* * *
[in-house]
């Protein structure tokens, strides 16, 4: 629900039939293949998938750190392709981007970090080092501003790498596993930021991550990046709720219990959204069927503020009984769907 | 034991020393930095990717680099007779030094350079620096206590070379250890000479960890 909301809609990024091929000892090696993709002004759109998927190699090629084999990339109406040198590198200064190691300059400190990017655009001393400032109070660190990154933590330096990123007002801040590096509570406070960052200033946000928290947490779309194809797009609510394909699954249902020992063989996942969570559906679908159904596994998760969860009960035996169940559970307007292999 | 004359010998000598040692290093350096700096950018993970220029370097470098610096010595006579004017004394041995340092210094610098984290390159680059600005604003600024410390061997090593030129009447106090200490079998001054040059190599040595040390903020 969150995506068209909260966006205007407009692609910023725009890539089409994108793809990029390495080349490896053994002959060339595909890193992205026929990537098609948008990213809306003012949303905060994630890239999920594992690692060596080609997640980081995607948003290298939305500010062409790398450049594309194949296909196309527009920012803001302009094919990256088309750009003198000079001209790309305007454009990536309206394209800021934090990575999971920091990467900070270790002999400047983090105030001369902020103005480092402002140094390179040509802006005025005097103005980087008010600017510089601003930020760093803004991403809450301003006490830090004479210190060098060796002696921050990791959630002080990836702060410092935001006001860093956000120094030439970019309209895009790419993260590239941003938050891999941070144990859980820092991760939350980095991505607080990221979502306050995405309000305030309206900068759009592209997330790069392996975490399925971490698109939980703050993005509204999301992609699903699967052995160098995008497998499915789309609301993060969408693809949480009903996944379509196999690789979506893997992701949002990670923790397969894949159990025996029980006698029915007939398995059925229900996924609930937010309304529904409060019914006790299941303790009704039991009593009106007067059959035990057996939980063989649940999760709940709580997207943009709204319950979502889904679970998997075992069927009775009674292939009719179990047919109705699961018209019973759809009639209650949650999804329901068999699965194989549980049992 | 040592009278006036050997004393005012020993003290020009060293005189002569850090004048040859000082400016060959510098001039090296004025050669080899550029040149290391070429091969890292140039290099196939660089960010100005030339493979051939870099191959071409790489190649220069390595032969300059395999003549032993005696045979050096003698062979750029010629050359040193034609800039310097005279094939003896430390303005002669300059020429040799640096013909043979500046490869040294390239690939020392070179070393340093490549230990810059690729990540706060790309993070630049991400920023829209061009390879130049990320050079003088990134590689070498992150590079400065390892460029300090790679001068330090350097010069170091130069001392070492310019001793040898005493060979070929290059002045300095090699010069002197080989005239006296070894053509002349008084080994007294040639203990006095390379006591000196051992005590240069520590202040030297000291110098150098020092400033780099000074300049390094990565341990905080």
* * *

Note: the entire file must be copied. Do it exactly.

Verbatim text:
[in-house]
């Protein structure tokens, strides 16, 4: 629900039939293949998938750190392709981007970090080092501003790498596993930021991550990046709720219990959204069927503020009984769907 | 034991020393930095990717680099007779030094350079620096206590070379250890000479960890 909301809609990024091929000892090696993709002004759109998927190699090629084999990339109406040198590198200064190691300059400190990017655009001393400032109070660190990154933590330096990123007002801040590096509570406070960052200033946000928290947490779309194809797009609510394909699954249902020992063989996942969570559906679908159904596994998760969860009960035996169940559970307007292999 | 004359010998000598040692290093350096700096950018993970220029370097470098610096010595006579004017004394041995340092210094610098984290390159680059600005604003600024410390061997090593030129009447106090200490079998001054040059190599040595040390903020 969150995506068209909260966006205007407009692609910023725009890539089409994108793809990029390495080349490896053994002959060339595909890193992205026929990537098609948008990213809306003012949303905060994630890239999920594992690692060596080609997640980081995607948003290298939305500010062409790398450049594309194949296909196309527009920012803001302009094919990256088309750009003198000079001209790309305007454009990536309206394209800021934090990575999971920091990467900070270790002999400047983090105030001369902020103005480092402002140094390179040509802006005025005097103005980087008010600017510089601003930020760093803004991403809450301003006490830090004479210190060098060796002696921050990791959630002080990836702060410092935001006001860093956000120094030439970019309209895009790419993260590239941003938050891999941070144990859980820092991760939350980095991505607080990221979502306050995405309000305030309206900068759009592209997330790069392996975490399925971490698109939980703050993005509204999301992609699903699967052995160098995008497998499915789309609301993060969408693809949480009903996944379509196999690789979506893997992701949002990670923790397969894949159990025996029980006698029915007939398995059925229900996924609930937010309304529904409060019914006790299941303790009704039991009593009106007067059959035990057996939980063989649940999760709940709580997207943009709204319950979502889904679970998997075992069927009775009674292939009719179990047919109705699961018209019973759809009639209650949650999804329901068999699965194989549980049992 | 040592009278006036050997004393005012020993003290020009060293005189002569850090004048040859000082400016060959510098001039090296004025050669080899550029040149290391070429091969890292140039290099196939660089960010100005030339493979051939870099191959071409790489190649220069390595032969300059395999003549032993005696045979050096003698062979750029010629050359040193034609800039310097005279094939003896430390303005002669300059020429040799640096013909043979500046490869040294390239690939020392070179070393340093490549230990810059690729990540706060790309993070630049991400920023829209061009390879130049990320050079003088990134590689070498992150590079400065390892460029300090790679001068330090350097010069170091130069001392070492310019001793040898005493060979070929290059002045300095090699010069002197080989005239006296070894053509002349008084080994007294040639203990006095390379006591000196051992005590240069520590202040030297000291110098150098020092400033780099000074300049390094990565341990905080």